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George Eliot And Schiller

Author: Deborah Guth
Publisher: Routledge
ISBN: 1317210905
Size: 33.31 MB
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Though Friedrich Schiller enjoyed prominent literary standing and great popularity in nineteenth century literary England, his influence has been largely neglected in recent scholarship on the period. First published in 2003, this book explores the substantial evidence of the importance of the playwright and philosopher’s thought to George Eliot’s novelistic art. It demonstrates the relationship between Schiller’s work and Eliot’s plotting of moral vision, the tensions in her work between realism and idealism, and her aesthetics. It also contends that the immense continental underpinnings of Eliot’s writing should lead us to resituate her beyond national boundaries, and view her as a major European, as well as English, writer. This book will be of interest to those studying 19th Century English and European literature.

Musicology The Key Concepts

Author: David Beard
Publisher: Routledge
ISBN: 131729808X
Size: 79.33 MB
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Now in an updated 2nd edition, Musicology: The Key Concepts is a handy A-Z reference guide to the terms and concepts associated with contemporary musicology. Drawing on critical theory with a focus on new musicology, this updated edition contains over 35 new entries including: Autobiography Music and Conflict Deconstruction Postcolonialism Disability Music after 9/11 Masculinity Gay Musicology Aesthetics Ethnicity Interpretation Subjectivity With all entries updated, and suggestions for further reading throughout, this text is an essential resource for all students of music, musicology, and wider performance related humanities disciplines.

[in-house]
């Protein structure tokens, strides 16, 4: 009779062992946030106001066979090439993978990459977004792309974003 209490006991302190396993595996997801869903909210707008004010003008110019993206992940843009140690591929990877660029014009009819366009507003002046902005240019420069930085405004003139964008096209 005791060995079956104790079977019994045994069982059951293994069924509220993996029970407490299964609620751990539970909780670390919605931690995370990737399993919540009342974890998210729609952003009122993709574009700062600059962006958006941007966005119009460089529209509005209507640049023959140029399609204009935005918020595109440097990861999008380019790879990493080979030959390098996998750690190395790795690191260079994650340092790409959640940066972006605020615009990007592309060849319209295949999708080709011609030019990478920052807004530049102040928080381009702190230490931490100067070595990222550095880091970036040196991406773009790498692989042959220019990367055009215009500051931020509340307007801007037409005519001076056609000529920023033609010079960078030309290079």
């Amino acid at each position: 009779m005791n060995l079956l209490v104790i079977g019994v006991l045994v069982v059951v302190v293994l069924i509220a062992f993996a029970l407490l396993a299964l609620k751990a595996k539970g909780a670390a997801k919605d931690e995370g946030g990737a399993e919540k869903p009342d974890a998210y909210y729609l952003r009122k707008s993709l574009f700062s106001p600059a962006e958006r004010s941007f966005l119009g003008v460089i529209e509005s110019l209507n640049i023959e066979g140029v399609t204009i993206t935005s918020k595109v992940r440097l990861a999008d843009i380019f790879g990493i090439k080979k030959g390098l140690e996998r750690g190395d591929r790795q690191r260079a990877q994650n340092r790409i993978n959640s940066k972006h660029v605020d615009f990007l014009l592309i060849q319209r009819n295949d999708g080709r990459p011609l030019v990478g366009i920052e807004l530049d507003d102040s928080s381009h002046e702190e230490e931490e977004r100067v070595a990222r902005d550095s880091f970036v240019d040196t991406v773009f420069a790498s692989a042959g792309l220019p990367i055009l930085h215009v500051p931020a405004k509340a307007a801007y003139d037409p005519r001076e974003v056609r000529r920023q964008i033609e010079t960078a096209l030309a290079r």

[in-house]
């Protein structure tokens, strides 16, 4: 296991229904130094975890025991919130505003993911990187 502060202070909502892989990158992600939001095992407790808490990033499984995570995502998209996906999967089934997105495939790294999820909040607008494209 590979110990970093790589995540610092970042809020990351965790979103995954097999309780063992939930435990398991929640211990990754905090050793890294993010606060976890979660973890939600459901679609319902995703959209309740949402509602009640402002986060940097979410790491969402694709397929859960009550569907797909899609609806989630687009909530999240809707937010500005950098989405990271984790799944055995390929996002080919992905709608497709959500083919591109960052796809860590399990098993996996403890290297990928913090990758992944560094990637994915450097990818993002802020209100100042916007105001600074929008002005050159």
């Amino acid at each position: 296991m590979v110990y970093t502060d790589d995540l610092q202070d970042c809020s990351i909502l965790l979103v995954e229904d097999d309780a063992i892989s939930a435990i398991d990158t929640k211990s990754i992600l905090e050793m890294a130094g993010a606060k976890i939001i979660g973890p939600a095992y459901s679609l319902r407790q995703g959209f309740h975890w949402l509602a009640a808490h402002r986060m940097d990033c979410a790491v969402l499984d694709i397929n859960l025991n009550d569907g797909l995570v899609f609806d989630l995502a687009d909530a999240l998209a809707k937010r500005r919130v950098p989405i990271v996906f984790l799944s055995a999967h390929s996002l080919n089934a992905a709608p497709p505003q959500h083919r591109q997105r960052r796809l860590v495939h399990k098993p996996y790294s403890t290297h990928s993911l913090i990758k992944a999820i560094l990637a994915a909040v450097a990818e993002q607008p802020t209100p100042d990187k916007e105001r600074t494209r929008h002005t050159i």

Postcolonial George Eliot

Author: Oliver Lovesey
Publisher: Springer
ISBN: 1137332123
Size: 13.81 MB
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This book examines the range of the colonial imaginary in Eliot’s works, from the domestic and regional to ancient and speculative colonialisms. It challenges monolithic, hegemonic views of George Eliot — whose novelistic career paralleled the creation of British India — and also dismissals of the postcolonial as ahistorical. It uncovers often-overlooked colonized figures in the novels. It also investigates Victorian Islamophobia in light of Eliot’s impatience with ignorance, intolerance, and xenophobia as well as her interrogation of the make-believe of endings. Drawing on a range of sources from Eugène Bodichon’s Algerian anthropological texts, the Persian journals of John Martyn, and postmodern re-engagements, Postcolonial George Eliot has implications for an understanding of the globalization of English, the decolonization of disciplinarity and periodization, and the roots of present-day conflict in the wider Mediterranean world.

The Cylinder

Author: Helmut Müller-Sievers
Publisher: Univ of California Press
ISBN: 0520270770
Size: 74.49 MB
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The Cylinder investigates the surprising proliferation of cylindrical objects in the nineteenth century, such as steam engines, phonographs, panoramas, rotary printing presses, silos, safety locks, and many more. Examining this phenomenon through the lens of kinematics, the science of forcing motion, Helmut M�ller-Sievers provides a new view of the history of mechanics and of the culture of the industrial revolution, including its literature, that focuses on the metaphysics and aesthetics of motion. M�ller-Sievers explores how nineteenth-century prose falls in with the specific rhythm of cylindrical machinery, re-imagines the curvature of cylindrical spaces, and conjoins narrative progress and reflection in a single stylistic motion. Illuminating the intersection of engineering, culture, and literature, he argues for a concept of culture that includes an epoch’s relation to the motion of its machines.

History And Cultural Memory In Neo Victorian Fiction

Author: Kate Mitchell
Publisher: Palgrave Macmillan
ISBN: 0230228585
Size: 49.36 MB